United Manufacturing Hub builds scalable and secure open-source Industrial IoT infrastructure that combines state-of-the-art information and operational tools (IT/OT) and technologies, bringing them into the engineer's hands. Manufacturing data is mainly relational: orders, products, production plans, and shifts are good examples. However, due to the growth of analytics, time-series data gets increasingly important, e.g., for preventive or predictive maintenance.
Previously, United Manufacturing Hub used InfluxDB. They realized that modeling relational data into a time-series database was a bad idea. The continuous queries were failing too often without even throwing error messages. The database could not handle the data buffered somewhere else in the system and thus arrived late. Additionally, Flux as a query language is comparatively new and not as easy to work with as SQL.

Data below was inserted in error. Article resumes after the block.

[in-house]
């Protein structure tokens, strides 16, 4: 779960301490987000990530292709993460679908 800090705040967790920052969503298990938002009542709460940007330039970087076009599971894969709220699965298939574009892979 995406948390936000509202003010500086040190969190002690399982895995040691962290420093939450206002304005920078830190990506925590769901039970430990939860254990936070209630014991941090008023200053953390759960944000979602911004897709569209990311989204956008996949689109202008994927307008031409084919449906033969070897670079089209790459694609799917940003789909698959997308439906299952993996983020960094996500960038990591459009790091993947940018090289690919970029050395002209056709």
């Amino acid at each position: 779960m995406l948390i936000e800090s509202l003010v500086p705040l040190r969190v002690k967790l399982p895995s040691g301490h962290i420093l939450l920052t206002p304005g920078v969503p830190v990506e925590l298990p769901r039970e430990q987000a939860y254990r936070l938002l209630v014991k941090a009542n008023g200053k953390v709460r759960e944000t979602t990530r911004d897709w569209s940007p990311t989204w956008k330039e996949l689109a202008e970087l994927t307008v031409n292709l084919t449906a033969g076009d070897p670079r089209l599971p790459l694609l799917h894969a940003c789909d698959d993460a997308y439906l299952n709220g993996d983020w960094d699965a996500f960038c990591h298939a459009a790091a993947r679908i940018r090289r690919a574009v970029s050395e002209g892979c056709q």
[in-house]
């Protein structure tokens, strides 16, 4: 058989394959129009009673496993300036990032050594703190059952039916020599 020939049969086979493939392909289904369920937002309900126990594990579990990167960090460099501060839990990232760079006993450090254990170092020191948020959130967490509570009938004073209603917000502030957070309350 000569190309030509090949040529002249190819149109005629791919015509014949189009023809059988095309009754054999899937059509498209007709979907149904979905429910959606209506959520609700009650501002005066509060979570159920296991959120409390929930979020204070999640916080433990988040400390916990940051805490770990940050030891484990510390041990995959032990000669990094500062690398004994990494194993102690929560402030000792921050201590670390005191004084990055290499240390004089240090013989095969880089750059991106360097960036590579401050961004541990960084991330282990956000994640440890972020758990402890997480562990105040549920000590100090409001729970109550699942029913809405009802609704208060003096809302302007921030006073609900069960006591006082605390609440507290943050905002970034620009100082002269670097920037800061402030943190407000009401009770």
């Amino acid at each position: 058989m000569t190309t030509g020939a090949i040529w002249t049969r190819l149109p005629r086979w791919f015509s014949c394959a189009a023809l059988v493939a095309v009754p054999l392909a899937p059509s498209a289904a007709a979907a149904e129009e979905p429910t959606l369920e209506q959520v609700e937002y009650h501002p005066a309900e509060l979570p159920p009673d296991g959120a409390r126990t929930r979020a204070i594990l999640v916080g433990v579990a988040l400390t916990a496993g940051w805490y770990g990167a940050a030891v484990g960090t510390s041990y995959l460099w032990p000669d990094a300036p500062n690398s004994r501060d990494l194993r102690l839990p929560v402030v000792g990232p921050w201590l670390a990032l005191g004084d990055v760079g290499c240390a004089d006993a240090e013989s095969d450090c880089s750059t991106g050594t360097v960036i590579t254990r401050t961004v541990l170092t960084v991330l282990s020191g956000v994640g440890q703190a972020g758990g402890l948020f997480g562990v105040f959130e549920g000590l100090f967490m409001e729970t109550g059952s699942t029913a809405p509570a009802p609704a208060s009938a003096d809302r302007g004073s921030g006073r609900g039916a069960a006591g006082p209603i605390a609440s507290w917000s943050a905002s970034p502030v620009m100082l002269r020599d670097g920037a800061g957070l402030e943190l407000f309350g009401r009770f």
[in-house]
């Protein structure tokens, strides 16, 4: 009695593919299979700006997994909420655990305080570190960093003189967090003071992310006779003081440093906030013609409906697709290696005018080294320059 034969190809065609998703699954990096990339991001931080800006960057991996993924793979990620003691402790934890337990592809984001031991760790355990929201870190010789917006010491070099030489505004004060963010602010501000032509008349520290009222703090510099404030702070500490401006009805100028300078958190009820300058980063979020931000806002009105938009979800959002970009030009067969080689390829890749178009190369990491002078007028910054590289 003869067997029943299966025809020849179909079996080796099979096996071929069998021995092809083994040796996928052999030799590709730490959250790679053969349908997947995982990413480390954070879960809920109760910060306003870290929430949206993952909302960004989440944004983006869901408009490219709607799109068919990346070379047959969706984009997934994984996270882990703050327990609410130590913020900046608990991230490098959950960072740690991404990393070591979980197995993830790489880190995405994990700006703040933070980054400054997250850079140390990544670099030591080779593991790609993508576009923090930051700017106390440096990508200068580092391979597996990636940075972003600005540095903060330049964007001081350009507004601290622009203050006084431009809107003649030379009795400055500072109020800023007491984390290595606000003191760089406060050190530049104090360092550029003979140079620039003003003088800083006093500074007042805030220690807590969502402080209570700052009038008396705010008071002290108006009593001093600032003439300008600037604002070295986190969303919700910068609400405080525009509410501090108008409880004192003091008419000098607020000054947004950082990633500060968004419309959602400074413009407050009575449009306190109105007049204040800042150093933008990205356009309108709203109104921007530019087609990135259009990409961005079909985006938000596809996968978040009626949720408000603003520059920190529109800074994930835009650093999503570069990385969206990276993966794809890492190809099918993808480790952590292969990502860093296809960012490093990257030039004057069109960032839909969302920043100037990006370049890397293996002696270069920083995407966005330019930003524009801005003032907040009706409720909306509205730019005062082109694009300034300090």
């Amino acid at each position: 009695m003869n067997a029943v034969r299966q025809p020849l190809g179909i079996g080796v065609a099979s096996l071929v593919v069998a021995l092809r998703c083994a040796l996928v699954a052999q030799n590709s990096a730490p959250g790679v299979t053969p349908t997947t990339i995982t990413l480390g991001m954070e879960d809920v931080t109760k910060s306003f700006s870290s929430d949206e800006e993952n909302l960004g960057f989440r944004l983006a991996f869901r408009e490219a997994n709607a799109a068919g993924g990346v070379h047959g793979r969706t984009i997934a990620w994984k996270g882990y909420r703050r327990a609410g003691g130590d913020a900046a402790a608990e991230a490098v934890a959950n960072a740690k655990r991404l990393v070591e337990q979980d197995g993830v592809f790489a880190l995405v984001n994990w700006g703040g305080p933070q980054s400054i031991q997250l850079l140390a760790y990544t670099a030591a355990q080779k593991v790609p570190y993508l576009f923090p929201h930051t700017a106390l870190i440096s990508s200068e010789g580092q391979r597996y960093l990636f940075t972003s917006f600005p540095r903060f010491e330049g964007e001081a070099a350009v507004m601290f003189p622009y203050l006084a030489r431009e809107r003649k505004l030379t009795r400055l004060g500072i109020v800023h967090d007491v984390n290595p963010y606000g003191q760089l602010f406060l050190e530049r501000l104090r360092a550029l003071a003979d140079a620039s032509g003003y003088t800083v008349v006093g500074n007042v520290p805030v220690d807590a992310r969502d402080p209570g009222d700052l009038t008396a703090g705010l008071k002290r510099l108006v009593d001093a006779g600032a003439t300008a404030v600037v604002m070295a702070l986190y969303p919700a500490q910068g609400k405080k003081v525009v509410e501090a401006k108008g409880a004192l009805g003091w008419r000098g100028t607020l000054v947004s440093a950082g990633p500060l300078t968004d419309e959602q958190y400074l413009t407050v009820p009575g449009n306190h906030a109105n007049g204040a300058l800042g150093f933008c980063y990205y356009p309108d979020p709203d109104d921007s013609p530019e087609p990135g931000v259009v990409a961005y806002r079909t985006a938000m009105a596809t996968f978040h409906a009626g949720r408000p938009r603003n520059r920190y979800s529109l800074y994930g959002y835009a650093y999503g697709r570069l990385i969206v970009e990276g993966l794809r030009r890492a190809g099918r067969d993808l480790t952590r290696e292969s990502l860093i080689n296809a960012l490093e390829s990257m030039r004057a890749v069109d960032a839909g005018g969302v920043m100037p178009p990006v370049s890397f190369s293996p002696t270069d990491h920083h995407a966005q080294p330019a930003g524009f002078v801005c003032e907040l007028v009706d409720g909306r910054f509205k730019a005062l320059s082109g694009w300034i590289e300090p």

It quickly reached the point where they had to implement Python scripts to process data because Flux had reached its limits in use cases that would work seamlessly using SQL. So the team felt like InfluxDB was putting unnecessary obstacles in their way.
Reliability and fault tolerance were the main reasons why United Manufacturing Hub moved to Timescale. The stability of Timescale allows them to focus on developing their microservices instead of fixing breaking API changes.
The reliability of Timescale manifests in the ease of horizontal scaling across multiple servers, which we are very interested in.
Jeremy Theocharis, Co-founder and CTO at United Manufacturing Hub